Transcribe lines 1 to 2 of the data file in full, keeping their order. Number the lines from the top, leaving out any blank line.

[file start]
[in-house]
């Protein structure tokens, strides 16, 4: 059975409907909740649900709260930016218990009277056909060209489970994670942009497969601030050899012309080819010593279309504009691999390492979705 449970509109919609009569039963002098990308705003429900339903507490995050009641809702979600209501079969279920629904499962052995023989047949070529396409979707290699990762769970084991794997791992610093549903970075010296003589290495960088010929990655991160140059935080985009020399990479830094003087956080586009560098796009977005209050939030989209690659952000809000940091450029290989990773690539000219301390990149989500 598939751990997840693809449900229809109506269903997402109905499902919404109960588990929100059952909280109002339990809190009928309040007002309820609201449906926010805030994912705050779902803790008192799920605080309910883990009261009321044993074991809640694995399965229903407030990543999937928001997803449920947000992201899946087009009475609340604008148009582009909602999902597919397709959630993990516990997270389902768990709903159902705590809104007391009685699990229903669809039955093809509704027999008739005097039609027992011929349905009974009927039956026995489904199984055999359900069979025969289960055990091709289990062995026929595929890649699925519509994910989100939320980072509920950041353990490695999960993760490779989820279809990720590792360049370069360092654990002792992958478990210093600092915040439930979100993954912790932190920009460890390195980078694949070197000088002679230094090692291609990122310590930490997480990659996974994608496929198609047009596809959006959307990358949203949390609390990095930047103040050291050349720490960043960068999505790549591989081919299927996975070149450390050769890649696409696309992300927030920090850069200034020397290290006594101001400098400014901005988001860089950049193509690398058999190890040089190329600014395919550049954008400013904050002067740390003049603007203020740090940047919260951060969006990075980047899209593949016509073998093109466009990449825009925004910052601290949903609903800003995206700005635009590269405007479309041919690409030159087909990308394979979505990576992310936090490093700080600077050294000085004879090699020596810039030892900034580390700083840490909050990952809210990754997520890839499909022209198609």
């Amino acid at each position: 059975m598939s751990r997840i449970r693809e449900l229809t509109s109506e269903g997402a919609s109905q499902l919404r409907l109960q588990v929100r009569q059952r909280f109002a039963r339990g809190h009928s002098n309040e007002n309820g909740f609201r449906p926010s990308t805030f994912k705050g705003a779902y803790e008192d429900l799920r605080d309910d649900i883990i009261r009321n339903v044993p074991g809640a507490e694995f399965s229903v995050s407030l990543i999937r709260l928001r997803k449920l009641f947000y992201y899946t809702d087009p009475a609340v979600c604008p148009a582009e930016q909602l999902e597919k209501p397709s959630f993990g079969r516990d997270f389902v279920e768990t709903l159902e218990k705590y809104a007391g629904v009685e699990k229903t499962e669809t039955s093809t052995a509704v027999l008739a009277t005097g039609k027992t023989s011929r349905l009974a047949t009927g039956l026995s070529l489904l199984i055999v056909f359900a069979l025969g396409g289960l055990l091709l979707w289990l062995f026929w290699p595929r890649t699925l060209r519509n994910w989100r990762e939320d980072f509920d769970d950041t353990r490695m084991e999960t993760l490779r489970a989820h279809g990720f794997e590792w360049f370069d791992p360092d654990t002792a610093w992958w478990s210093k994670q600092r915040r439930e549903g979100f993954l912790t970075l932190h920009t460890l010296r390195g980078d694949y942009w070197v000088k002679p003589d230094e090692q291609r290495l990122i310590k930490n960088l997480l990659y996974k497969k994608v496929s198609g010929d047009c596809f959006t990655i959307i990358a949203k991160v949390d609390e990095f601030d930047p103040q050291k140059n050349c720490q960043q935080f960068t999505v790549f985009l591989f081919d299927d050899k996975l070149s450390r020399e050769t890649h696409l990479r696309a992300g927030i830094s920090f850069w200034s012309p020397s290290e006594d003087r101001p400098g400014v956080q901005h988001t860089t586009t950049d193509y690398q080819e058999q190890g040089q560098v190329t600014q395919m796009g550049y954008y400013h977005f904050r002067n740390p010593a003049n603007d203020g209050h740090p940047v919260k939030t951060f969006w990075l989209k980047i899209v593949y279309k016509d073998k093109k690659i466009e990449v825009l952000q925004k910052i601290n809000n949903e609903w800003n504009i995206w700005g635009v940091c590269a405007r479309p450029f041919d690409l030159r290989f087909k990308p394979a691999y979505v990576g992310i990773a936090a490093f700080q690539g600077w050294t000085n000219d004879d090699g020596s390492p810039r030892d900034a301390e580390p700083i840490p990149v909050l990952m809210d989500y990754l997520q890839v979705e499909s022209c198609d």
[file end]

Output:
[in-house]
């Protein structure tokens, strides 16, 4: 059975409907909740649900709260930016218990009277056909060209489970994670942009497969601030050899012309080819010593279309504009691999390492979705 449970509109919609009569039963002098990308705003429900339903507490995050009641809702979600209501079969279920629904499962052995023989047949070529396409979707290699990762769970084991794997791992610093549903970075010296003589290495960088010929990655991160140059935080985009020399990479830094003087956080586009560098796009977005209050939030989209690659952000809000940091450029290989990773690539000219301390990149989500 598939751990997840693809449900229809109506269903997402109905499902919404109960588990929100059952909280109002339990809190009928309040007002309820609201449906926010805030994912705050779902803790008192799920605080309910883990009261009321044993074991809640694995399965229903407030990543999937928001997803449920947000992201899946087009009475609340604008148009582009909602999902597919397709959630993990516990997270389902768990709903159902705590809104007391009685699990229903669809039955093809509704027999008739005097039609027992011929349905009974009927039956026995489904199984055999359900069979025969289960055990091709289990062995026929595929890649699925519509994910989100939320980072509920950041353990490695999960993760490779989820279809990720590792360049370069360092654990002792992958478990210093600092915040439930979100993954912790932190920009460890390195980078694949070197000088002679230094090692291609990122310590930490997480990659996974994608496929198609047009596809959006959307990358949203949390609390990095930047103040050291050349720490960043960068999505790549591989081919299927996975070149450390050769890649696409696309992300927030920090850069200034020397290290006594101001400098400014901005988001860089950049193509690398058999190890040089190329600014395919550049954008400013904050002067740390003049603007203020740090940047919260951060969006990075980047899209593949016509073998093109466009990449825009925004910052601290949903609903800003995206700005635009590269405007479309041919690409030159087909990308394979979505990576992310936090490093700080600077050294000085004879090699020596810039030892900034580390700083840490909050990952809210990754997520890839499909022209198609």